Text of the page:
Medical Marijuana Dispensary Review: Whole Meds in the Highlands

The purple paint is gone from the exterior, as is the "Kushism" sign that was once on the front porch. But the reminder of the shop that starred in one of my worst reviews ever (and the dirt weed the shop was selling at the time) still makes me shudder. Whenever I drive past 3355 West 38th Avenue, I get a bad case of MDTSD: Marijuana-Dispensary Traumatic Stress Disorder. That is, up until a few months ago when I noticed some other business had moved in. It dawned on me that even if the new shop was half-assed, that would still be enough to outweigh the negative impression left by the former tenant and I could get on with my life in peace.

See also: Marijuana: Have 19,000 Patients Dropped Off MMJ Registry This Year?

Whole Meds

3355 West 38th Avenue Denver, CO 80211 303-433-3151 WholeMeds.com

Hours: 9 a.m. to 7 p.m. Monday through Friday, 10 a.m. to 5 p.m. Sundays. Raw marijuana price range: $8-$11/gram $25-$35/eighth-ounce, $130-$185/ounce. Members receive about 15 percent off purchase plus member deals Other types of medicine: Wax, kief, edibles, vape pen refils Online menu? Yes. Handicap-accessible? Yes. Recreational sales? No.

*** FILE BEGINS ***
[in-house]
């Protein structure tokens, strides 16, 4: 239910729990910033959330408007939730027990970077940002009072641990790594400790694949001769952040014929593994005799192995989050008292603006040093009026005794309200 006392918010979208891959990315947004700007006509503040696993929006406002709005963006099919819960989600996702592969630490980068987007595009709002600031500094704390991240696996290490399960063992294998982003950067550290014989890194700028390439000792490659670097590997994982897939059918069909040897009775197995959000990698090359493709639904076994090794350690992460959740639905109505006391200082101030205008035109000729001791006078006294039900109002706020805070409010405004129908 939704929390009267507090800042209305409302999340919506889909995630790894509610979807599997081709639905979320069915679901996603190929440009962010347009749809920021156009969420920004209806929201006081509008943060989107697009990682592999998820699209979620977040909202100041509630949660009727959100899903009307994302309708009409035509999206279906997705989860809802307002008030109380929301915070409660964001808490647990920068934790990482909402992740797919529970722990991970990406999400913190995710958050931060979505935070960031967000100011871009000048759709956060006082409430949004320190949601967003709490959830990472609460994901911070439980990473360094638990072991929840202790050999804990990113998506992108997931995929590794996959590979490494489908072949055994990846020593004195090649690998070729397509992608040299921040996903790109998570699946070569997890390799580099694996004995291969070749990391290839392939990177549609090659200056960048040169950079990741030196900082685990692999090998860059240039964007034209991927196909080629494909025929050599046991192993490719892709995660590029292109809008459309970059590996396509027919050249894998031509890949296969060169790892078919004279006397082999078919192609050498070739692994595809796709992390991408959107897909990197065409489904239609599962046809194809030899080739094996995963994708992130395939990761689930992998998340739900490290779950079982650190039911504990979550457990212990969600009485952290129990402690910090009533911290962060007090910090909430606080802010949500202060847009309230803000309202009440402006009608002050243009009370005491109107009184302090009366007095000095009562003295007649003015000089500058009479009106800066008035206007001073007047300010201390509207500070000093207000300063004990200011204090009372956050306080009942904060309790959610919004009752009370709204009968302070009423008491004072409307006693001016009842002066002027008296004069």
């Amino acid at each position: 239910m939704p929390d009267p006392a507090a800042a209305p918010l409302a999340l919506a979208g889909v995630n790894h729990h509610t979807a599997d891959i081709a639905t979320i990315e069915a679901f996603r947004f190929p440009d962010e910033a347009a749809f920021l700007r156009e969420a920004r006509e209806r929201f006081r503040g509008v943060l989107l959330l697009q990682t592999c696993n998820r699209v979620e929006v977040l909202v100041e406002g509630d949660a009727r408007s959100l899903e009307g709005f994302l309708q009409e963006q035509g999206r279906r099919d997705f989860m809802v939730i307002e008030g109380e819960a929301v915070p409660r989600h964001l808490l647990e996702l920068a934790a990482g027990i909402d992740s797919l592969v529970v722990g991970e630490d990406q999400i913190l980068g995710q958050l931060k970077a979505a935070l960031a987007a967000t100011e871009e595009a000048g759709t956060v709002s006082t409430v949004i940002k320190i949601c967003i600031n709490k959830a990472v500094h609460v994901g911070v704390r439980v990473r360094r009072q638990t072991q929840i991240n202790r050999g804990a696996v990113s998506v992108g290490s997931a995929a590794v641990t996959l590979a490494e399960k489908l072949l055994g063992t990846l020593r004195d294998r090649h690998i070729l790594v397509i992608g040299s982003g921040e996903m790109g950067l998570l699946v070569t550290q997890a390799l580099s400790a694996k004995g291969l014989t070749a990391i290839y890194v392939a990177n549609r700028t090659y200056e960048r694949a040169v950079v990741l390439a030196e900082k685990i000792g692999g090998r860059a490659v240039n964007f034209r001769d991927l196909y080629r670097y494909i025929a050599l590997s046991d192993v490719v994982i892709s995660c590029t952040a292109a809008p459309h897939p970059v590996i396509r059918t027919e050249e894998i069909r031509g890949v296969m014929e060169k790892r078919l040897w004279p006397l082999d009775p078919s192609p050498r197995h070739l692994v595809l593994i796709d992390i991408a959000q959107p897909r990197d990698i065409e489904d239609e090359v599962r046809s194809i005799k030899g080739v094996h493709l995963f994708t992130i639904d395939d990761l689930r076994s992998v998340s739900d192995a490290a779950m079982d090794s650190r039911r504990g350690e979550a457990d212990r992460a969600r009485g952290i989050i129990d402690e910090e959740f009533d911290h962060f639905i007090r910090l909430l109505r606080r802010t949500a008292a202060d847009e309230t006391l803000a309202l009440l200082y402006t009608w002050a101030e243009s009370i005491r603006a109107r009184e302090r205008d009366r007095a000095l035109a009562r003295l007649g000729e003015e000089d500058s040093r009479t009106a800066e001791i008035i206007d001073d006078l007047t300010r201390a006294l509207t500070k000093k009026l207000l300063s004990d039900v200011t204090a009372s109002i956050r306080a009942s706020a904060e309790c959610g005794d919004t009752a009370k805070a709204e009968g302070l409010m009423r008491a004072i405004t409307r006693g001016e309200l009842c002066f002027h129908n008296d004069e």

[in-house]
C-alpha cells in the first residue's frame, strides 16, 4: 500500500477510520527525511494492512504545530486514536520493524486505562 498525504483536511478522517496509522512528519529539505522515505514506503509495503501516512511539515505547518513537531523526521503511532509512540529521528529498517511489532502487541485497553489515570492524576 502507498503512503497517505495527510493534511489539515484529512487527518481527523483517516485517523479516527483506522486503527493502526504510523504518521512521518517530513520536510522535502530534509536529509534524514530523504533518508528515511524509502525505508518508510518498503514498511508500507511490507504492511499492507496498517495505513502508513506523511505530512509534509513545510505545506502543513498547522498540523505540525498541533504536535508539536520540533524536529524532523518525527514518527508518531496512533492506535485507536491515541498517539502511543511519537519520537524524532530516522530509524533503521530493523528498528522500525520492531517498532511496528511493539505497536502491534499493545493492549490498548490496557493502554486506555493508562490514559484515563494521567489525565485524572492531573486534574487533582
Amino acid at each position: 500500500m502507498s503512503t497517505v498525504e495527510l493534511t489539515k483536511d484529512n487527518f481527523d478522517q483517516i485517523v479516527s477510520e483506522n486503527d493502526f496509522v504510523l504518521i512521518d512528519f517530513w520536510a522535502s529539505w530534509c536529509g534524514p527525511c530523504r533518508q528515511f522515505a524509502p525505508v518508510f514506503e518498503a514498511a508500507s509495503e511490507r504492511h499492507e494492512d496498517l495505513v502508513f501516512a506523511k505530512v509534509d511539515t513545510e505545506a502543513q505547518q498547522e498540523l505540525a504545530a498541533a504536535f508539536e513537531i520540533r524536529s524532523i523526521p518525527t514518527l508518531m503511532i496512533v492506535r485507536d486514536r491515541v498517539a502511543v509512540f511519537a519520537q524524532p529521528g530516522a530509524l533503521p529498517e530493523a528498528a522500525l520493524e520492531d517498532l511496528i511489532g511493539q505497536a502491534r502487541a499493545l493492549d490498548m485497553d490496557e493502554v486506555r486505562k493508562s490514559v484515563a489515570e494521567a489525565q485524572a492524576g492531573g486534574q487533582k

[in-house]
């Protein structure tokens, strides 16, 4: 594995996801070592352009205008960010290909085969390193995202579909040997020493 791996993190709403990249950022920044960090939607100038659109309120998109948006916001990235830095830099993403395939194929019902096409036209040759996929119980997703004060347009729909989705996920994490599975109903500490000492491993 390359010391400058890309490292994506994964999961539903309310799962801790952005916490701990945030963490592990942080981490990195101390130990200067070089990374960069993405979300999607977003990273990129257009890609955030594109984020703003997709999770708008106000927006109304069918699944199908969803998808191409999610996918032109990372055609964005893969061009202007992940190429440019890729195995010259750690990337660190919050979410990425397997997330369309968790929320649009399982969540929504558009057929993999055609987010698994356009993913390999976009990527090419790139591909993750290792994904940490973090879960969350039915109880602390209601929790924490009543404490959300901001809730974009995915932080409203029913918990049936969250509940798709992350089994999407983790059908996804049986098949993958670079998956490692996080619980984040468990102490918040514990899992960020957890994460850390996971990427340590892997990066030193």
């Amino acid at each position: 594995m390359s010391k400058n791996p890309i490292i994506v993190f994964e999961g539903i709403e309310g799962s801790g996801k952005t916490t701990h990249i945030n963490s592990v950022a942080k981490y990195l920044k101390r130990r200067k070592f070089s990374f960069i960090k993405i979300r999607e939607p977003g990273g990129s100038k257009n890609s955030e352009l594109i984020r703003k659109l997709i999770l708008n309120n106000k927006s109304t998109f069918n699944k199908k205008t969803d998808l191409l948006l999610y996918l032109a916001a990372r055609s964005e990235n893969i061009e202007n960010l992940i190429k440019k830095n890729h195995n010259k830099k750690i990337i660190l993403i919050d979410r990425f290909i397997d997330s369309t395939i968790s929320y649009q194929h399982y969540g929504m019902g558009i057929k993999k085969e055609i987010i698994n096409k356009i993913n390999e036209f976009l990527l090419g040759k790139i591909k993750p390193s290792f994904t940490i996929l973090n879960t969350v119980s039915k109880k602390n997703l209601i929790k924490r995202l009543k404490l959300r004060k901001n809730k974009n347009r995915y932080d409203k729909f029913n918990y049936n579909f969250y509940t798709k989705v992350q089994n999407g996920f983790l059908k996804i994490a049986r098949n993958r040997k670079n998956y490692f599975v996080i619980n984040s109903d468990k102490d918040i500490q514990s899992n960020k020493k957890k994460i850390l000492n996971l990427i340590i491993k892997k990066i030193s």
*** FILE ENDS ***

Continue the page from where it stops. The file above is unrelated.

I'm only half joking. I doubt I'll ever be able to look at the building and not think about the black, compressed-brick schwag selling for $30 an eighth under the name "Night Shade," the sleeping security guard or the headache-inducing color scheme. Kushism long ago abandoned that location, but the memories live on. But this summer, I noticed that the storefront (technically a former duplex home) had been repainted to normal beige and an "Open" sign was in the window. At the very least, the Barney-colored visual cue to my horrid experiences was gone. In its place was Whole Meds.